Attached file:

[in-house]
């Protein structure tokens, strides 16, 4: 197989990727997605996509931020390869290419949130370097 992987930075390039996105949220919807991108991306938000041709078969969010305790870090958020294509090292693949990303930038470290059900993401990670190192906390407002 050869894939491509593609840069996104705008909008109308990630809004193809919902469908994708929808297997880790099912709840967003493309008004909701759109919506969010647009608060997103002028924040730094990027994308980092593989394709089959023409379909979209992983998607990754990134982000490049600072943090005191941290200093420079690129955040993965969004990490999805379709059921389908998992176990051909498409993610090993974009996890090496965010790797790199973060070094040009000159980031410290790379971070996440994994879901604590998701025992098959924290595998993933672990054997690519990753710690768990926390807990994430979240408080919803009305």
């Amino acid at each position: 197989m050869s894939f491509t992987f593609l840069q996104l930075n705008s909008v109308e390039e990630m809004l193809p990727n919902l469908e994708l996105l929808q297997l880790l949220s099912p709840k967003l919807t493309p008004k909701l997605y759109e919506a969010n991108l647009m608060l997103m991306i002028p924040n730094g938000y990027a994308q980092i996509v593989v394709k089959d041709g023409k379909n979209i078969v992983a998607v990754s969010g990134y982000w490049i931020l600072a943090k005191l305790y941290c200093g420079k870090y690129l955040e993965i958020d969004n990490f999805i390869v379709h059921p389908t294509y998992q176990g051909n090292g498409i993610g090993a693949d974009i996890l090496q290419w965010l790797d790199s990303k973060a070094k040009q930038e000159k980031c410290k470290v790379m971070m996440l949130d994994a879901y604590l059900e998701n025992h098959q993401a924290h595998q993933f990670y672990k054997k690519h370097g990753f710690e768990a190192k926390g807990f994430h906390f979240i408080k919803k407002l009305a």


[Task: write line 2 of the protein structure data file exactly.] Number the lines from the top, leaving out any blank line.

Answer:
């Protein structure tokens, strides 16, 4: 197989990727997605996509931020390869290419949130370097 992987930075390039996105949220919807991108991306938000041709078969969010305790870090958020294509090292693949990303930038470290059900993401990670190192906390407002 050869894939491509593609840069996104705008909008109308990630809004193809919902469908994708929808297997880790099912709840967003493309008004909701759109919506969010647009608060997103002028924040730094990027994308980092593989394709089959023409379909979209992983998607990754990134982000490049600072943090005191941290200093420079690129955040993965969004990490999805379709059921389908998992176990051909498409993610090993974009996890090496965010790797790199973060070094040009000159980031410290790379971070996440994994879901604590998701025992098959924290595998993933672990054997690519990753710690768990926390807990994430979240408080919803009305």